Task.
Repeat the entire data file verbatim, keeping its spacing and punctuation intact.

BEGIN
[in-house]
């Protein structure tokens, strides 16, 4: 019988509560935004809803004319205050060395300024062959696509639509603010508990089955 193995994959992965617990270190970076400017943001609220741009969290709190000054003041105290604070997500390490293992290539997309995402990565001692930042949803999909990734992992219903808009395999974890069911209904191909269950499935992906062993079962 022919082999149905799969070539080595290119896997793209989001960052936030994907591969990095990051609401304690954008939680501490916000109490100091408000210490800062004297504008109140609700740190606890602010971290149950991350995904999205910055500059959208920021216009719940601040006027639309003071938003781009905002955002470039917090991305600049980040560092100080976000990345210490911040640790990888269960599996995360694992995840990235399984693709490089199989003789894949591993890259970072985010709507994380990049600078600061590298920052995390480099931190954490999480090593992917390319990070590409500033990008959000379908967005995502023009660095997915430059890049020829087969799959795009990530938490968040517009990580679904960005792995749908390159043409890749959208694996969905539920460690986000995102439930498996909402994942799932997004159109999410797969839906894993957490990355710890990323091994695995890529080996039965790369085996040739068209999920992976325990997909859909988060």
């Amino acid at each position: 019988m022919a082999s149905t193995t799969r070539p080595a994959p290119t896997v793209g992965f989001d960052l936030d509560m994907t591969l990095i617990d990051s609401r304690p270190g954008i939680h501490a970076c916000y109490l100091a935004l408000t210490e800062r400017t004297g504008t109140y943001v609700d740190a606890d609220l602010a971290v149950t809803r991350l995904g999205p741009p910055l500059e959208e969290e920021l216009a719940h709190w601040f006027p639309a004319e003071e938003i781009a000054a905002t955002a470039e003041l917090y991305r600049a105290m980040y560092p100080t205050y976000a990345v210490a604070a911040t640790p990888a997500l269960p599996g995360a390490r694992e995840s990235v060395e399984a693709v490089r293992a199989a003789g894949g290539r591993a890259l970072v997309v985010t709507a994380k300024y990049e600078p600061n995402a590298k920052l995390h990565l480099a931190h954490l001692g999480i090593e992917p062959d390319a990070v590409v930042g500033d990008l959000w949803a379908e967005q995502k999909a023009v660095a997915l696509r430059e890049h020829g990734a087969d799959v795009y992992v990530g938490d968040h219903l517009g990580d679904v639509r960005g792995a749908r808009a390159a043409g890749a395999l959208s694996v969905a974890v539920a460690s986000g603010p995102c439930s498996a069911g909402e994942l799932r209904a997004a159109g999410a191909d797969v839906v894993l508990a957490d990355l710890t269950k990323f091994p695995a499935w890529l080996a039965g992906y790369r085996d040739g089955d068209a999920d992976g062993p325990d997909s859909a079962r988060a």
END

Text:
[in-house]
């Protein structure tokens, strides 16, 4: 019988509560935004809803004319205050060395300024062959696509639509603010508990089955 193995994959992965617990270190970076400017943001609220741009969290709190000054003041105290604070997500390490293992290539997309995402990565001692930042949803999909990734992992219903808009395999974890069911209904191909269950499935992906062993079962 022919082999149905799969070539080595290119896997793209989001960052936030994907591969990095990051609401304690954008939680501490916000109490100091408000210490800062004297504008109140609700740190606890602010971290149950991350995904999205910055500059959208920021216009719940601040006027639309003071938003781009905002955002470039917090991305600049980040560092100080976000990345210490911040640790990888269960599996995360694992995840990235399984693709490089199989003789894949591993890259970072985010709507994380990049600078600061590298920052995390480099931190954490999480090593992917390319990070590409500033990008959000379908967005995502023009660095997915430059890049020829087969799959795009990530938490968040517009990580679904960005792995749908390159043409890749959208694996969905539920460690986000995102439930498996909402994942799932997004159109999410797969839906894993957490990355710890990323091994695995890529080996039965790369085996040739068209999920992976325990997909859909988060």
């Amino acid at each position: 019988m022919a082999s149905t193995t799969r070539p080595a994959p290119t896997v793209g992965f989001d960052l936030d509560m994907t591969l990095i617990d990051s609401r304690p270190g954008i939680h501490a970076c916000y109490l100091a935004l408000t210490e800062r400017t004297g504008t109140y943001v609700d740190a606890d609220l602010a971290v149950t809803r991350l995904g999205p741009p910055l500059e959208e969290e920021l216009a719940h709190w601040f006027p639309a004319e003071e938003i781009a000054a905002t955002a470039e003041l917090y991305r600049a105290m980040y560092p100080t205050y976000a990345v210490a604070a911040t640790p990888a997500l269960p599996g995360a390490r694992e995840s990235v060395e399984a693709v490089r293992a199989a003789g894949g290539r591993a890259l970072v997309v985010t709507a994380k300024y990049e600078p600061n995402a590298k920052l995390h990565l480099a931190h954490l001692g999480i090593e992917p062959d390319a990070v590409v930042g500033d990008l959000w949803a379908e967005q995502k999909a023009v660095a997915l696509r430059e890049h020829g990734a087969d799959v795009y992992v990530g938490d968040h219903l517009g990580d679904v639509r960005g792995a749908r808009a390159a043409g890749a395999l959208s694996v969905a974890v539920a460690s986000g603010p995102c439930s498996a069911g909402e994942l799932r209904a997004a159109g999410a191909d797969v839906v894993l508990a957490d990355l710890t269950k990323f091994p695995a499935w890529l080996a039965g992906y790369r085996d040739g089955d068209a999920d992976g062993p325990d997909s859909a079962r988060a």